Going where the wild things are

Every time we have family members or friends visit us in Australia, one of their first requests is to go to the zoo or to an animal park where they might be able to see, take photos and hopefully touch koalas and kangaroos. And of course, there are those braver ones who like sharks and choose to dive with them. I have to admit that as someone who has grown to fear and respect the ocean, I choose to stay on land with the cute furry ones instead.

And just as us Aussies seem to get used to seeing koalas on gumtrees around town and in fact over time no longer notice them there anymore – and in several areas of Australia tend to call koalas and kangaroos “pests”… it really shouldn’t have surprised me that these perceptions are no different over here.

In the suburb we live in (in Windhoeak/Namibia) I usually sight baboons every few days. They run around in groups, often sit under big trees and seem happy enough to observe the movement around them. Yes, they can be a nuisance when they decide to tip rubbish bins around looking for food but I can’t deny that I immediately notice my heart racing with excitement, especially on those occasions where I spotted little baby baboons clinging onto their mummies’ backs.

We have also been lucky enough to have the opportunity of doing the “touristy” safaris and game drives and WOW! The feeling of driving through a huge national conservation park and suddenly coming to a stop because you realise you are inside a small car, in the middle of “nowhere” and only a few metres away from you is an elephant herd or a rhino family. These massive creatures who I am only used to seeing in a zoo…are suddenly there – right in front of us. We anxiously wind our windows down, try to be careful not to have any flash on the cameras and snap away. A-MA-ZING! Huge, so strong, for some reason I can’t help but think of my daughters’ dinosaur book as I’m staring at these animals. (I think to myself: they seem peaceful? Or are they just waiting to see what our next move will be?)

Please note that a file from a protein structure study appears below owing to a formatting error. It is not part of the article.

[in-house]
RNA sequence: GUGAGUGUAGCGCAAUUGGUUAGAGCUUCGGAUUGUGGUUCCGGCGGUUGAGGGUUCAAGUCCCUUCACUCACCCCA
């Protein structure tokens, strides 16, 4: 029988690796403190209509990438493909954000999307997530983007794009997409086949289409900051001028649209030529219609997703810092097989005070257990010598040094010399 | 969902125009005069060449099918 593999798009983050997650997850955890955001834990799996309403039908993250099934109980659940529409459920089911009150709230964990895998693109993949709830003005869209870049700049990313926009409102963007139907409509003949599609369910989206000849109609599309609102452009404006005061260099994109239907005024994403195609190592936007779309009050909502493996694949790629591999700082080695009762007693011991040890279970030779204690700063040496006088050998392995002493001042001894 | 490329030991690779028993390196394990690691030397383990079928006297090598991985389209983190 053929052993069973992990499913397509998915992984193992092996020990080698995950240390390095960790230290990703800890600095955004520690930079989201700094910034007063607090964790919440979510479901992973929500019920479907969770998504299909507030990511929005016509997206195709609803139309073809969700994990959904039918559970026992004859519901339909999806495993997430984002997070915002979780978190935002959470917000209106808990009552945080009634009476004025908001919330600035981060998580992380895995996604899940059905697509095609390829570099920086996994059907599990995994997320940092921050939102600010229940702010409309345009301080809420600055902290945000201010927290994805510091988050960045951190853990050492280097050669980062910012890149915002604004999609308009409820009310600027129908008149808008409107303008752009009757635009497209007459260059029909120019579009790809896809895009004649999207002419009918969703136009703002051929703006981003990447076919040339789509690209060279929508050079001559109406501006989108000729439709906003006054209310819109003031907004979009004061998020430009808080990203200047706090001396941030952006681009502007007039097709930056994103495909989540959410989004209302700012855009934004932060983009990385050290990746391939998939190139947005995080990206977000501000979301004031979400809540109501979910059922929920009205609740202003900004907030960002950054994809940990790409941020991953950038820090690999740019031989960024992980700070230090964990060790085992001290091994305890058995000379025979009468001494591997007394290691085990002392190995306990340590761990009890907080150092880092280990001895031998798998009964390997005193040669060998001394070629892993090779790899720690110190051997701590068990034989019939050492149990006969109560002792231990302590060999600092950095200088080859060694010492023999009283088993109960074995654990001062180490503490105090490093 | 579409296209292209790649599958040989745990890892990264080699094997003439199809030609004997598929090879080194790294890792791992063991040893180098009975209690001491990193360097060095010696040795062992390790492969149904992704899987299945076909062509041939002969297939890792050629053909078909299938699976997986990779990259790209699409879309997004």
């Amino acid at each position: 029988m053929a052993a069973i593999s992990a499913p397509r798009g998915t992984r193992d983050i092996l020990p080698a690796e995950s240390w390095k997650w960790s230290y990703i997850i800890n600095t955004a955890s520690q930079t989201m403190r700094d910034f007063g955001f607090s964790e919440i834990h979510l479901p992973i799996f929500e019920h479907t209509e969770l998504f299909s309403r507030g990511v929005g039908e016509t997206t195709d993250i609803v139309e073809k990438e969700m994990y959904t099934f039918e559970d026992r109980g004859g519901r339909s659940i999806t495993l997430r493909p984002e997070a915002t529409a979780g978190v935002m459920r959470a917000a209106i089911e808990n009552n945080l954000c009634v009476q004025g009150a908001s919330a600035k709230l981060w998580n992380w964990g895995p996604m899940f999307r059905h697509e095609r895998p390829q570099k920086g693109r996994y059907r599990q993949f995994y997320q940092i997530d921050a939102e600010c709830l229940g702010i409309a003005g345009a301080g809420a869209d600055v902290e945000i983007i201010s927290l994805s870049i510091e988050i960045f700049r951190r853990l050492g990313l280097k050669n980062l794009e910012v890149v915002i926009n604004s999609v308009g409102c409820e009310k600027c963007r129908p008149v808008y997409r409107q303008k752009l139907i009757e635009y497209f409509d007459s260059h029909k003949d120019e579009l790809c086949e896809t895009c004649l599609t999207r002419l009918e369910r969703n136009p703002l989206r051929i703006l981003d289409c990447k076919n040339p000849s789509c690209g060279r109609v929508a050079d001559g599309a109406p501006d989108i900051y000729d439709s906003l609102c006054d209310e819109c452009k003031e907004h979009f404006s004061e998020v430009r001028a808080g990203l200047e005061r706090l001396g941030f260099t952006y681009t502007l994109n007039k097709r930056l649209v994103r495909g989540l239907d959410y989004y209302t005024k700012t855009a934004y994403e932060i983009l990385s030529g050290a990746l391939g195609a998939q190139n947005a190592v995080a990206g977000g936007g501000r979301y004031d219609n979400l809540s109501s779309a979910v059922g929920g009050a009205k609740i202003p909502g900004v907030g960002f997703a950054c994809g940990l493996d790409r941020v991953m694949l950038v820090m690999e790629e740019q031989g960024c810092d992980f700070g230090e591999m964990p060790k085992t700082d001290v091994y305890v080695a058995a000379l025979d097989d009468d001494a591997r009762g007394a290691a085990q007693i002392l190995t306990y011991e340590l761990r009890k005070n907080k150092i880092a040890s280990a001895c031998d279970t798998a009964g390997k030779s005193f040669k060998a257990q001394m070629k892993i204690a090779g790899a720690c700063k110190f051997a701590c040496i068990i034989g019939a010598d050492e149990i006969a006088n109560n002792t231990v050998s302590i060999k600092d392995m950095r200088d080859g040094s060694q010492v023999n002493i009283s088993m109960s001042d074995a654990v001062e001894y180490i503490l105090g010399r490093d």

elephant-24I still recall the day we were driving through Pilanesberg national park and all we could think was “I can’t wait to see an elephant.” As we are driving through some windy gravel roads, at times only wide enough to fit a car we suddenly come to a stop. Two young elephants suddenly start play fighting, head butting each other towards the car. First thought. “should we reverse or will that scare them? “Should we stand still? But what if they hit the car?” “Should we take photos? Shit! Did I turn the flash off?” and suddenly the thought of so desperately wanting to see an elephant changes to “Oh man, let’s get out of here.” Luckily they seemed too entertained to even notice us and eventually walked away, we took a deep breath and drove off ready to see some less intimidating animals.

Oh! The gorgeous springbok, impalas and the tiny little duiker running, jumping around. Hello Bambi! Hello Reindeers! Yes, I know… they are completely different animals – but once again I am taken back to my childhood and find myself open-mouthed, with a smile on my face. They really are real!

Tanja-3We spot a huge number of wildebeest  and wildhogs and our daughter calls out “they hurt Mufasa: Simba’s daddy, mummy. And look, there’s Pumba!”- Phew! I’m not the only one caught up by the magic of seeing these amazing animals in front of us.

Wildlife surrounds us everywhere and it is so precious, sometimes it really does feel a bit surreal….or a lot! And we should take the time to be amazed by it and cherish it wherever we are.

Tanja is currently living in Namibia with her husband and family. Over the next 12 months SALT Magazine readers will share the Rudd familyís experiences as Australians in Africa.

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